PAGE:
_{mp}) under STC combined with a tracking pace adjusted with the slope of the P-V curve and inertia weight provided the optimal tracking speed response and steady performance.

- (2)
- Test of Case 2

^{2}with a single module under 50% shading, where the true MPP was at 201.7 and 102.1 W, respectively, and the GMPP was to the right. Figure 9 shows the simulation results for MPPT with the conventional CSO and four proposed MCSO methods. From the figure, it can be seen that under a solar irradiance change from 1000 W/m

^{2}to 500 W/m

^{2}and back to 1000 W/m

^{2}, all five tracking methods could track the GMPP successfully. Although all five tracking methods were stuck with an LMPP of 187.4 W, the MCSO with an initial tracking voltage fixed at 0.8 V

_{mp}combined with pace adjusted with the slope of the P-V curve and inertia weight could escape from the LMPP swiftly. The other methods could also escape but required a longer duration, and the oscillation amplitude was greater. In view of this, the MSCO proposed in this paper with the initial tracking voltage fixed at 0.8 V

_{mp}combined with pace adjusted with the slope of the P-V curve and inertia weight provided an optimal tracking speed response, and the oscillation amplitude after tracking the GMPP was lower compared to the other methods; hence, the steady performance was also better.

- (3)
- Test of Case 3

^{2}with two modules under 80% and 100% shading, where three peaks appeared with true MPP at 159.4 and 80.7 W, respectively, and the GMPP was at the far right. Figure 11 shows the simulation results for MPPT with the conventional CSO and four proposed MCSO methods. From the figure, it can be seen that under a solar irradiance change from 1000 to 500 W/m

^{2}and back to 1000 W/m

^{2}, although all five tracking methods could track the GMPP successfully, each was stuck with an LMPP at 121.7 and 154.8 W. Even though all five tracking methods could track to the GMPP eventually, it could be clearly observed that the conventional CSO required a longer duration, and the oscillation amplitude during the tracking process was greater. In view of this, the proposed MSCO with an initial tracking voltage fixed at 0.8 V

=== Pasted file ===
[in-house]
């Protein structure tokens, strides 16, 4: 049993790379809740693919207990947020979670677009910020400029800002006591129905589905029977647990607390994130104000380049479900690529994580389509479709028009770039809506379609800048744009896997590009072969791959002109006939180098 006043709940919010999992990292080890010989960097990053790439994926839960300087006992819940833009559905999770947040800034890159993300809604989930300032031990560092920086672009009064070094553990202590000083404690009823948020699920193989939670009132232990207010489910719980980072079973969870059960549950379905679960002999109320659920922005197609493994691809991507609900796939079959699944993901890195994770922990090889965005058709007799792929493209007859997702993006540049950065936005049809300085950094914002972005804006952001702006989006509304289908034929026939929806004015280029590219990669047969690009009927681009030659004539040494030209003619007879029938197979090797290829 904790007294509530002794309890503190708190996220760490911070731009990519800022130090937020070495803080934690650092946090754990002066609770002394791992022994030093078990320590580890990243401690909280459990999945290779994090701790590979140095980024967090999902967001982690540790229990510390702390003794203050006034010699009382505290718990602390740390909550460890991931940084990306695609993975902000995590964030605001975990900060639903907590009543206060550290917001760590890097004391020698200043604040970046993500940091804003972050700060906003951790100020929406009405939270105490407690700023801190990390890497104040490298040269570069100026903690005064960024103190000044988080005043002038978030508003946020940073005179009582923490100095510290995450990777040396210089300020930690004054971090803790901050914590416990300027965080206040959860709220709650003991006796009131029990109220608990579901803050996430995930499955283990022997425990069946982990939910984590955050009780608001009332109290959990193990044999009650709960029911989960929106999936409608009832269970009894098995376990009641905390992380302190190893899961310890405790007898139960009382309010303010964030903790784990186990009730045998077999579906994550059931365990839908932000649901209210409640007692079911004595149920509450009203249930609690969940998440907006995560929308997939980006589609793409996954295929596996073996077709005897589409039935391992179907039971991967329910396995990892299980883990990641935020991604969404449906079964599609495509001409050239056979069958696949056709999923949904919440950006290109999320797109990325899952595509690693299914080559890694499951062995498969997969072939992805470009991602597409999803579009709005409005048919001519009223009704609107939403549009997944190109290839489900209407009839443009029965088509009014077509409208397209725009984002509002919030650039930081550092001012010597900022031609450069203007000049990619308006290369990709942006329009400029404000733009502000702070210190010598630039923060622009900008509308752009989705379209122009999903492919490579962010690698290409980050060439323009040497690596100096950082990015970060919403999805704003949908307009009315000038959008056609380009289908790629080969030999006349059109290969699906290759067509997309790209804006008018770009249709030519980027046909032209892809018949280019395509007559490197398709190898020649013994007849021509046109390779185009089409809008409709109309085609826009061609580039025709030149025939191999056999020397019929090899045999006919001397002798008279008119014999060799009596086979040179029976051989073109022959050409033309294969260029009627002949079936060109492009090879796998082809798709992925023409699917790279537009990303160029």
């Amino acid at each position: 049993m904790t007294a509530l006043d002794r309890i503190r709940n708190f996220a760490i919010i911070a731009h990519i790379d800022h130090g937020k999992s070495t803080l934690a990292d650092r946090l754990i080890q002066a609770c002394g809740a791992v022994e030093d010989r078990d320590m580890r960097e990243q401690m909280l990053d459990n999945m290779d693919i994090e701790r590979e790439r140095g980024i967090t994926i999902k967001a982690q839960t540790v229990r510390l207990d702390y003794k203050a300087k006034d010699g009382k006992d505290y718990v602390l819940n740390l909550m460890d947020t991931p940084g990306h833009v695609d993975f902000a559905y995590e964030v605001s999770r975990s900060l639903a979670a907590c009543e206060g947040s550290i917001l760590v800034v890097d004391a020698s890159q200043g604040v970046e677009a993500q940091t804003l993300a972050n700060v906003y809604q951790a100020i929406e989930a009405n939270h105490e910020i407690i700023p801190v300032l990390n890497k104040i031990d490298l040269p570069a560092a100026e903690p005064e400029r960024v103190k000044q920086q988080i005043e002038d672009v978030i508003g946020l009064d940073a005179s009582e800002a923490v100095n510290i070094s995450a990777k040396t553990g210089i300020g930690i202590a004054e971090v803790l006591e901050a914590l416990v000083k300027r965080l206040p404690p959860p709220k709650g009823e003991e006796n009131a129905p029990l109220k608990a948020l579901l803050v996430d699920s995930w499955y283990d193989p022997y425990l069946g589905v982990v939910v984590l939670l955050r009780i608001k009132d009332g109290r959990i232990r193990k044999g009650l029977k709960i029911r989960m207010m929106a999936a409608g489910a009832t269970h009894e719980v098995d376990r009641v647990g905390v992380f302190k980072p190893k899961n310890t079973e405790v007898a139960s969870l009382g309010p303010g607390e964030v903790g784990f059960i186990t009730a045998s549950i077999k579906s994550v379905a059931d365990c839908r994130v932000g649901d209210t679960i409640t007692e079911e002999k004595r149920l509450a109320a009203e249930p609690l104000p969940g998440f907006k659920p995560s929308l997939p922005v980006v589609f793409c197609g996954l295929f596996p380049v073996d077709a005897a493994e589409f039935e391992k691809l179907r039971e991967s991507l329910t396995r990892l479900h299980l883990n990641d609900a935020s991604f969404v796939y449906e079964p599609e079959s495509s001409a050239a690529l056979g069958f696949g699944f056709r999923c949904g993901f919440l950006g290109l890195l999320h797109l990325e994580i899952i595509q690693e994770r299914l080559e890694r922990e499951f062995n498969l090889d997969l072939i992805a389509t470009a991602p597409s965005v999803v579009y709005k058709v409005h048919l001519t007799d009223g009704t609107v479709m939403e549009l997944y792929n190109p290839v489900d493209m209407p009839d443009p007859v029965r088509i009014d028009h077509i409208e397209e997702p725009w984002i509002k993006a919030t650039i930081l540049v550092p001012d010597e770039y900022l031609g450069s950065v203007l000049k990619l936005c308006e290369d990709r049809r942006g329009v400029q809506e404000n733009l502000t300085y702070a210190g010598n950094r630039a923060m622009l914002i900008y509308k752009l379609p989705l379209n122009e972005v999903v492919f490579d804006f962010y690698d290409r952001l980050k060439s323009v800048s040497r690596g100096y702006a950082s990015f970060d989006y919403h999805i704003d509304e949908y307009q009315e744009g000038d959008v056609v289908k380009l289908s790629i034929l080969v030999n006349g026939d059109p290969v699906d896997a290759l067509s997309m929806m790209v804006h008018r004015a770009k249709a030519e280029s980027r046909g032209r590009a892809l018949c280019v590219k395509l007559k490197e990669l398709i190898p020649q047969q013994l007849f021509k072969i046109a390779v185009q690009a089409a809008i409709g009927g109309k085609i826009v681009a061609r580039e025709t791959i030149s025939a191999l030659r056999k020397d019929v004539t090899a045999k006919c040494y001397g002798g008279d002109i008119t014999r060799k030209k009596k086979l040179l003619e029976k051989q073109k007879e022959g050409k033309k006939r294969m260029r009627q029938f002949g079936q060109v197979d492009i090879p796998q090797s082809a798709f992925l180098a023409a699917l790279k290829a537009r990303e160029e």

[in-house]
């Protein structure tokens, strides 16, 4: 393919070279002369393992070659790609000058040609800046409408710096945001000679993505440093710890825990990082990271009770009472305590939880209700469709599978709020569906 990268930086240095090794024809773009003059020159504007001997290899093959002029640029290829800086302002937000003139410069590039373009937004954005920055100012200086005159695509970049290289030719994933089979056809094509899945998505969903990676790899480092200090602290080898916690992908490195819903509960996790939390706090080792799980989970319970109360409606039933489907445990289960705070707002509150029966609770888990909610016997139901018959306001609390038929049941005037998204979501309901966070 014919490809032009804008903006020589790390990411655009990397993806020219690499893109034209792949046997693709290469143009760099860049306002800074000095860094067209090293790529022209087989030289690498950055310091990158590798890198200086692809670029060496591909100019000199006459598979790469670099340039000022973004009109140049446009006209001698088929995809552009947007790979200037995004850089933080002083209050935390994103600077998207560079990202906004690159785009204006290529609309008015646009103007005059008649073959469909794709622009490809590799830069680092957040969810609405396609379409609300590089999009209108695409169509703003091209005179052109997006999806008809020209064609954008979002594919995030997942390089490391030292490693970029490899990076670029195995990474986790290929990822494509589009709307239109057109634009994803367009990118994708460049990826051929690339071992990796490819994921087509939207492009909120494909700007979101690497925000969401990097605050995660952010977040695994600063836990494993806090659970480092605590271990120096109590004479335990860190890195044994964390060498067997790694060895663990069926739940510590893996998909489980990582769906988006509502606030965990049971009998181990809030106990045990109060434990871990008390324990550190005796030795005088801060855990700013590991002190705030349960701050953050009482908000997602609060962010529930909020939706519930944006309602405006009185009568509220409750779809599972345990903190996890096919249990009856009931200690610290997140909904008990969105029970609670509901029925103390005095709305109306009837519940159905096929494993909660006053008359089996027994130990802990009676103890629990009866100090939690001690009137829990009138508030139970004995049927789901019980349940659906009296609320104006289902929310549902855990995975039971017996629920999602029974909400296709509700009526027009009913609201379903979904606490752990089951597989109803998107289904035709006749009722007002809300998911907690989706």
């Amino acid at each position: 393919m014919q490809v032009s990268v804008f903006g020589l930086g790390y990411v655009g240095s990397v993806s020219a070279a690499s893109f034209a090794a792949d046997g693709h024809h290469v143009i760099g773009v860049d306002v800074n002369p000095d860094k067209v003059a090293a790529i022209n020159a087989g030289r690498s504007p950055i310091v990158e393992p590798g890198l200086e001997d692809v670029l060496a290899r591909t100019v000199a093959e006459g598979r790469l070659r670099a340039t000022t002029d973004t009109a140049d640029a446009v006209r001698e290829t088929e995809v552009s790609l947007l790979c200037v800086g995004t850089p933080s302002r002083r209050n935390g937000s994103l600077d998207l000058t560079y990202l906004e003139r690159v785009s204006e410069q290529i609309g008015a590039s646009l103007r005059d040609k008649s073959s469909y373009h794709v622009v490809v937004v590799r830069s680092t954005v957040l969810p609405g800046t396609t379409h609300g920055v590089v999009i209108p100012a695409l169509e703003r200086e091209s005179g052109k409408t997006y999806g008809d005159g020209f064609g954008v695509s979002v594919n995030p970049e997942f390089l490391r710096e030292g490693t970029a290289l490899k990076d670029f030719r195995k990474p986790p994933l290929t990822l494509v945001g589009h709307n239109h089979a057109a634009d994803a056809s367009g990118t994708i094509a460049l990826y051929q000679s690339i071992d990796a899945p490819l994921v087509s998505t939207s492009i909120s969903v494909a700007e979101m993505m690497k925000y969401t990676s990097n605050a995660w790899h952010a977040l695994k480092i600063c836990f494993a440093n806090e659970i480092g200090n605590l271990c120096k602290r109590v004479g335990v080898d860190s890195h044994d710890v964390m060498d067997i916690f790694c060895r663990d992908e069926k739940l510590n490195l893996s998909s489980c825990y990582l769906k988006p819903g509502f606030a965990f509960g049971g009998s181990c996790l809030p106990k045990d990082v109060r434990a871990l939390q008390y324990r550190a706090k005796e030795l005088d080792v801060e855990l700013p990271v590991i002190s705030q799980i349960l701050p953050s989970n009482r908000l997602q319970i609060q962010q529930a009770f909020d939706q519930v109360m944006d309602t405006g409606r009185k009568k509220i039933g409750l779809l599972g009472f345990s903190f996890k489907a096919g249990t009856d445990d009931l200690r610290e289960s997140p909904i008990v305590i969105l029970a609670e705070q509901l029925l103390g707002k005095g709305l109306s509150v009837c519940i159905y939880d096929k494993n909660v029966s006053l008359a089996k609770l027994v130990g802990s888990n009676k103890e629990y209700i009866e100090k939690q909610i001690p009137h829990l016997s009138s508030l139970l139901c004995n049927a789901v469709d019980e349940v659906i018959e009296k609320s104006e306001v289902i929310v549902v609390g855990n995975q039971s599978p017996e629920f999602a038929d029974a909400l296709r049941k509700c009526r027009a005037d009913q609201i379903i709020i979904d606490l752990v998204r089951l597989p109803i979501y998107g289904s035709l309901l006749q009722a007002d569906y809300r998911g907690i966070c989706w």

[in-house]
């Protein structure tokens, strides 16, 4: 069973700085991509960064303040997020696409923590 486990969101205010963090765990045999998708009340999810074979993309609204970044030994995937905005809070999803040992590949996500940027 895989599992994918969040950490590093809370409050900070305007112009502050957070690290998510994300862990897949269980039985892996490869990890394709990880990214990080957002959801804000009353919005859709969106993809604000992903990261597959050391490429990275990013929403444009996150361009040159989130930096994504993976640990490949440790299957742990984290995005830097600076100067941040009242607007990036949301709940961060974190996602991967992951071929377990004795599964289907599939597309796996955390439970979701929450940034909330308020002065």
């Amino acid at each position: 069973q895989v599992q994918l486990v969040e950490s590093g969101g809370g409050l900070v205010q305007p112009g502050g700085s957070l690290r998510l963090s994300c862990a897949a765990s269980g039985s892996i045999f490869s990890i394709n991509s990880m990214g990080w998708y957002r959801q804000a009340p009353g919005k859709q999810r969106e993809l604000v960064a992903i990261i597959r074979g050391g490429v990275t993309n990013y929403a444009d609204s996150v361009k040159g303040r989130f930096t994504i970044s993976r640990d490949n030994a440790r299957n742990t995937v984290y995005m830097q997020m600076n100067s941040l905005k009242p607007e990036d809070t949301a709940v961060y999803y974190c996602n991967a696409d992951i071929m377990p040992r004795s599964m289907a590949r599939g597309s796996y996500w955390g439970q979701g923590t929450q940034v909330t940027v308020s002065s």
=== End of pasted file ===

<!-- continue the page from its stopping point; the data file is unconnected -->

_{mp}combined with pace adjusted with the slope of the P-V curve and inertia weight not only provided the fastest tracking speed response, but the oscillation amplitude near the GMPP was lower compared to the other methods.

- (4)
- Test of Case 4

^{2}with two modules under 100% and 50% shading, where three peaks appeared with true MPP at 170.2 and 84.4 W, respectively, and the GMPP was in the middle. Figure 13 shows the simulation results for MPPT with the conventional CSO and four proposed MCSO methods. From the figure, it can be seen that under a solar irradiance change from 1000 to 500 W/m

^{2}and back to 1000 W/m

^{2}, each method was stuck with an LMPP at 121.7 W. The four modified methods could escape from the stuck point swiftly and track the GMPP successfully. The conventional CSO under a solar irradiance of 1000 W/m

^{2}could not track the GMPP successfully within the set of 30 iterations. Although the four proposed tracking methods could track the GMPP successfully, the MCSO with the initial tracking voltage fixed at 0.8 V

_{mp}combined with pace adjusted with the slope of the P-V curve and inertia weight provided the fastest tracking speed response, and the oscillation amplitude near the MPP was minor. Therefore, the power generation efficiency of the PVMA could be enhanced.

- (5)
- Test of Case 5

^{2}with nine modules under 30%, 60%, and 90% shading, where four peaks appeared with true MPP at 85.8 and 42.9 W, respectively, and the GMPP was at the second peak from the left. Figure 15 shows the simulation results for MPPT with the conventional CSO and four proposed MCSO methods. From the figure, it can be seen that under a solar irradiance change from 1000 to 500 W/m

^{2}and back to 1000 W/m

^{2}, only the conventional CSO under a solar irradiance of 1000 W/m

^{2}could not track the GMPP. Although all four modified tracking methods proposed in this paper were stuck with an LMPP at 51.9 W, they could escape from the LMPP swiftly and track the GMPP successfully. Among them, the MCSO with the initial tracking voltage fixed at 0.8 V

_{mp}combined with pace adjusted with the slope of the P-V curve and inertia weight could escape from the LMPP (51.9 W) the fastest. Therefore, this modified method provided optimal tracking speed response and steady performance.

- (6)
- Test of Case 6

^{2}with nine modules under 30%, 50%, and 80% shading, where four peaks appeared with true MPP at 98.2 and 48.7 W, respectively, and the GMPP was at the third peak from the left. Figure 17 shows the simulation results for MPPT with the conventional CSO and four proposed MCSO methods. From the figure, it can be seen that under a solar irradiance change from 1000 to 500 W/m

^{2}and back to 1000 W/m

^{2}, only the conventional CSO under a solar irradiance of 1000 W/m